Much of the grief from the outside comes to us without our interference. That’s why we embrace it when it happens on our soil, and why, most of the time, when it is far away, like the earthquakes this month in China and Iran, we put it aside and ignore it.  This week the world reminded us we were like everyone else.

To be honest, I am surprised we have been so blessed with so much luck for so long.

Much of our grief we bring on ourselves: pettiness, negativity, criticism, and greed. We fight to have our own way. We use delusion as a weapon, even a sport. We consider trauma an exception, whereas others see trauma as a given and not a surprise: cruelty and neglect exist every day as possibilities whether we notice them or not. The television screen separates us from what bad stuff touches others. With a press of a button, we change the channels. Even our clickers are remote.

Some learn to accept tragedy as a daily possibility, like dying a little every day, like Mithridates who took a little poison every day in order to be immune to the most serious and dire of all treacheries.

We fight to keep IT away, whatever IT is, from creeping towards us. We flee towards delusion, and we try to  fill ourselves up, often with pho.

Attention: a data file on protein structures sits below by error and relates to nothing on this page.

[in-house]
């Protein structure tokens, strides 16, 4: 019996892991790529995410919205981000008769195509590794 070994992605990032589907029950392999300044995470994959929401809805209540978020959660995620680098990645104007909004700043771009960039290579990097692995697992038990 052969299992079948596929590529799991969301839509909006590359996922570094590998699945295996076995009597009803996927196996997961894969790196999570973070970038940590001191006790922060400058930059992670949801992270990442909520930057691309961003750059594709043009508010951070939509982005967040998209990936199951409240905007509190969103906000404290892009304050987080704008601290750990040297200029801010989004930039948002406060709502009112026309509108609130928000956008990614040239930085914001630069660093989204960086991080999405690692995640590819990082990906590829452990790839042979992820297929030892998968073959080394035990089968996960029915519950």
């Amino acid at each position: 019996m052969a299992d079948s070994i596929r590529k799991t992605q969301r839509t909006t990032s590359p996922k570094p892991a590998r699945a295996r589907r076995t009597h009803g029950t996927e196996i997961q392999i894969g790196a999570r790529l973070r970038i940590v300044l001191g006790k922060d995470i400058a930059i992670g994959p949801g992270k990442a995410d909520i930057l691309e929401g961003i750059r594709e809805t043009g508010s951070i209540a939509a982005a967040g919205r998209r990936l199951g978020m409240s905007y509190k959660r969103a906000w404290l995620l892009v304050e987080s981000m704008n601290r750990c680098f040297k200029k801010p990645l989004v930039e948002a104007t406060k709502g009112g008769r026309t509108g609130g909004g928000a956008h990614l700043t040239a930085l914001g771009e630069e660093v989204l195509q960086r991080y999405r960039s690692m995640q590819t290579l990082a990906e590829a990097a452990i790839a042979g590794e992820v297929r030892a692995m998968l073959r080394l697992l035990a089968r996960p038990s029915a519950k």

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talie ho

Natalie Parker-Lawrence’s essays have been published in Slice of Life Magazine, The Palimpsest Journal, The Barefoot Review, Stone Highway Review, The Literary Bohemian, Alimentum, Knee-Jerk Magazine, Unlikely Stories, Southern Indiana Review, Tata Nacho, Orion Magazine, Wildflower Magazine, Prime Number Magazine, Edible Memphis, The Commercial Appeal, World History Bulletin, and The Pinch, with a forthcoming essay in Uneasy Bones. Parker-Lawrence wrote the weekly spirituality column for Wildflower Magazine from December 2011 to February 2013. Natalie earned an MFA (2010) in Creative Writing (creative nonfiction and playwriting) at the University of New Orleans. She earned a B.A. (Comparative Literature), a B.S. (Secondary Education, English/French), an M.A. (Linguistics: Dialect and Literacy), and +45 (Theatre) from the University of Memphis. Producer of the HHS Annual Shakespeare Festival and chair of the English department at Houston High School, she teaches AP English Literature and AP World History. She is an adjunct instructor in the Communication department at the University of Memphis. Natalie lives with her husband in midtown Memphis in a one-hundred-year-old house where her daughter, five stepsons, two daughters-in-law, and one grandchild come and go.